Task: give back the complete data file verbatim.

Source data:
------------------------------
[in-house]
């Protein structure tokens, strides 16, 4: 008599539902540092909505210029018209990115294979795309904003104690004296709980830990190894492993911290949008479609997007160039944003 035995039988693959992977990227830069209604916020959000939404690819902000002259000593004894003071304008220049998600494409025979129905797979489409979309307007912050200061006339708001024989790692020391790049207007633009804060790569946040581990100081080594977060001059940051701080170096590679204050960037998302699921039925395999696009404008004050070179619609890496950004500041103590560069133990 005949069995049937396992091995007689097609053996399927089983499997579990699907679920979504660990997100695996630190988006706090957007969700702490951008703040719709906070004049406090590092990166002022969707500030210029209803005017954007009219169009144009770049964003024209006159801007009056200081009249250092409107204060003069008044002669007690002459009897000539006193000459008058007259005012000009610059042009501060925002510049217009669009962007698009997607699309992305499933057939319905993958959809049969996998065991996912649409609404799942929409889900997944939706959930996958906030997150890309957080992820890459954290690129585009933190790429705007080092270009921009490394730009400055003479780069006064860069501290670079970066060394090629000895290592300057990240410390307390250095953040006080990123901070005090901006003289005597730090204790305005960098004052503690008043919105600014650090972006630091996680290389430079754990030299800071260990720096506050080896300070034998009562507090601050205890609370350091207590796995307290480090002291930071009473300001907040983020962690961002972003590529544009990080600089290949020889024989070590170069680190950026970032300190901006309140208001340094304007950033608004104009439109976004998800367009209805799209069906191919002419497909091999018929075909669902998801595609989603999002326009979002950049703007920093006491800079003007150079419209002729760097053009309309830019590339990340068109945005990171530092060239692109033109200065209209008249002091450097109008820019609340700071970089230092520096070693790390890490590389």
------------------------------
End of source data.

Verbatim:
[in-house]
């Protein structure tokens, strides 16, 4: 008599539902540092909505210029018209990115294979795309904003104690004296709980830990190894492993911290949008479609997007160039944003 035995039988693959992977990227830069209604916020959000939404690819902000002259000593004894003071304008220049998600494409025979129905797979489409979309307007912050200061006339708001024989790692020391790049207007633009804060790569946040581990100081080594977060001059940051701080170096590679204050960037998302699921039925395999696009404008004050070179619609890496950004500041103590560069133990 005949069995049937396992091995007689097609053996399927089983499997579990699907679920979504660990997100695996630190988006706090957007969700702490951008703040719709906070004049406090590092990166002022969707500030210029209803005017954007009219169009144009770049964003024209006159801007009056200081009249250092409107204060003069008044002669007690002459009897000539006193000459008058007259005012000009610059042009501060925002510049217009669009962007698009997607699309992305499933057939319905993958959809049969996998065991996912649409609404799942929409889900997944939706959930996958906030997150890309957080992820890459954290690129585009933190790429705007080092270009921009490394730009400055003479780069006064860069501290670079970066060394090629000895290592300057990240410390307390250095953040006080990123901070005090901006003289005597730090204790305005960098004052503690008043919105600014650090972006630091996680290389430079754990030299800071260990720096506050080896300070034998009562507090601050205890609370350091207590796995307290480090002291930071009473300001907040983020962690961002972003590529544009990080600089290949020889024989070590170069680190950026970032300190901006309140208001340094304007950033608004104009439109976004998800367009209805799209069906191919002419497909091999018929075909669902998801595609989603999002326009979002950049703007920093006491800079003007150079419209002729760097053009309309830019590339990340068109945005990171530092060239692109033109200065209209008249002091450097109008820019609340700071970089230092520096070693790390890490590389």